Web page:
18 Friday - May 4 - May 10, 2007
Book Review: by Lang Reid
Broken Guts

Author Anthony Aikman, a retired doctor who has spent many years in under-developed countries and now helping the Lahoo hill tribe villagers in North Thailand, sent his latest book “Broken Guts” (ISBN 1-888822-34-1) to our editor, who in turn passed it on to me, who in turn passed it on to our own doctor, Dr. Iain, for his comments. The reason for this was the subtitle, which is “A Rough medical guide for Foreign Travellers in Thailand and S.E. Asia”.

Opening the book, the idea of a ‘rough guide’ is immediately borne out. This book has not been printed in one of the more usual fonts, but is a copy of author Aikman’s own hand-written manuscript. I have also previously reviewed one of Aikman’s earlier books “Boy, Doc and the Green Man” and in which I wrote, “Doc is introduced - a foreign doctor who spends his days attempting to practice western medicine and dentistry in the rural community. It is the Doc character who spends much time attempting to teach Boy about the ethereal concepts of creation and the part one’s personal God has to play in formulating and accepting the force within.” That character is obviously modeled upon author Aikman, and his personal philosophy, where in this book he covers the “Big Bang” theory of creation, some soul searching quoting Plato, and a short discourse on why Homo Sapiens is a misnomer. There is also the sobering message that children are still dying from malaria “when a few pills, the price of a packet of cigarettes - would have saved them.”

(From Dr. Iain): “The book opens with a very clear explanation of what it is. It is not a medical treatise or undergraduate textbook (though undergraduates could learn from it, even if it were just ‘common sense’). It is a ‘Rough guide, only intended to be a simple and practical help for travelers, dealing with ordinary ailments and accidents that may occur on their journeys.’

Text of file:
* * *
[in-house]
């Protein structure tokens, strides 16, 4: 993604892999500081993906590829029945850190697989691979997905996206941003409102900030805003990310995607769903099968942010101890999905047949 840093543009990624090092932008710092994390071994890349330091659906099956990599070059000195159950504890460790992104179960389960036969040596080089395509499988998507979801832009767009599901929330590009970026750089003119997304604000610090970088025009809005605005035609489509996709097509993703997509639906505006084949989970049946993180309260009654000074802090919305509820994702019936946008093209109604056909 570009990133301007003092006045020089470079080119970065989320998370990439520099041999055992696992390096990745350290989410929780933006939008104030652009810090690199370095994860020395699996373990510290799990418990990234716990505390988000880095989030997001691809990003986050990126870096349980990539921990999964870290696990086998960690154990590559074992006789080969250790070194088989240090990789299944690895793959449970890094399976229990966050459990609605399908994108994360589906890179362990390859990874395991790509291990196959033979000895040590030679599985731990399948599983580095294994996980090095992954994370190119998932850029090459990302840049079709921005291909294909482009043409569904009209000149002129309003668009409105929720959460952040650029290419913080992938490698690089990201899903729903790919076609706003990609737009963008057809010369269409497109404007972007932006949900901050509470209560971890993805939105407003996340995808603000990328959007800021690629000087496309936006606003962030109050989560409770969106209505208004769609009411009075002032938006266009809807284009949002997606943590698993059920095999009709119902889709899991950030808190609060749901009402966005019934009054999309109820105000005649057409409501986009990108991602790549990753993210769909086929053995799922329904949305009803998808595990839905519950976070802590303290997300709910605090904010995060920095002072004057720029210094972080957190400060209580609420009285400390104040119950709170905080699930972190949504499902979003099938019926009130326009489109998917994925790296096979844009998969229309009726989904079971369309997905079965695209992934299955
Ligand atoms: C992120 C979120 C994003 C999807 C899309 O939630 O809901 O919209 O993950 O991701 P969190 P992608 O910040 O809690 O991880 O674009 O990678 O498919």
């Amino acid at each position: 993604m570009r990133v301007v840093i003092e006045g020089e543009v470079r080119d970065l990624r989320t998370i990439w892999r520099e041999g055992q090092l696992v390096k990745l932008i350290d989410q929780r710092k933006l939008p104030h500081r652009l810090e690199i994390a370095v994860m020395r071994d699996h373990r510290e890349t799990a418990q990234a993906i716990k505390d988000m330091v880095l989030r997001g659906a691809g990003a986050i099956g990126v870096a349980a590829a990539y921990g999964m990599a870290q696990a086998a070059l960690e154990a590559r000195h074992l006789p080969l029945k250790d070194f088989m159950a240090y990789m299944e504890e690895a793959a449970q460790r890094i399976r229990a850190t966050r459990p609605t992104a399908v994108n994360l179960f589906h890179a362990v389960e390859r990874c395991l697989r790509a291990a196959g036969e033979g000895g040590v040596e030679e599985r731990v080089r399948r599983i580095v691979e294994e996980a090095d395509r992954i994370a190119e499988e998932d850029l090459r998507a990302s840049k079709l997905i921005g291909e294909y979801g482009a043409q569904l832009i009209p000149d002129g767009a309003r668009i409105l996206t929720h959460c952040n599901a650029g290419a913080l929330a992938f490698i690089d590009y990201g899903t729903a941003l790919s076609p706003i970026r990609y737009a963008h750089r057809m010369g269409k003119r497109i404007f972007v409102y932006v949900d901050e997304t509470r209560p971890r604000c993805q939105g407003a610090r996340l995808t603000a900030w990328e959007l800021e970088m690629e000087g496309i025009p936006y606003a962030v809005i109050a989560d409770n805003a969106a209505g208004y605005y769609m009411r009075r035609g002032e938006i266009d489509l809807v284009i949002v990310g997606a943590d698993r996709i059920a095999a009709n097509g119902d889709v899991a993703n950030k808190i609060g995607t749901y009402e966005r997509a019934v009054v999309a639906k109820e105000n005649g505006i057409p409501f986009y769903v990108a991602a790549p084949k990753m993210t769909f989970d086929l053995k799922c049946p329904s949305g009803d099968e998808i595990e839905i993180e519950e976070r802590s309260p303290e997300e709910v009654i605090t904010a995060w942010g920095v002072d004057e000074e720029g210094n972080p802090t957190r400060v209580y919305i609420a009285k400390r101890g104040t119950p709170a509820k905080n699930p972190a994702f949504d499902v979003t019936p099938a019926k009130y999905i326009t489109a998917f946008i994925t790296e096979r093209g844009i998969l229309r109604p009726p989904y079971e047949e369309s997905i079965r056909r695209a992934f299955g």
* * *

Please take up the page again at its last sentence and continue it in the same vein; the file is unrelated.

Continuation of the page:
“I found little to criticize in the medical advice, being very sound and based on some years of experience in under-doctored regions of the world. I also liked his literary style, a conversational dawdle through the intricacies of the human body with such gems as ‘Kidneys. They come in pairs. Unlike liver and heart you do have a spare in case one breaks down.’

“All very good practical advice and I must admit I have never read instructions for lay persons on how to make a suppository!” (Dr. Iain)

As opposed to the norm, author Aikman’s book has two pages of Index starting on page 7, and has kept everything as simple as possible. Do not look for hemorrhoids under “H”, but you will find piles under “P”. The short homilies interspersed with medical advice made good reading, and in line with his personal credo, the book can be downloaded free from the website www.anthonyaikman.co.uk. There was a short note with the review copy which stated “If this book helps you – please help the next needy person you meet.” A deep and meaningful concept from an obviously deep and well meaning man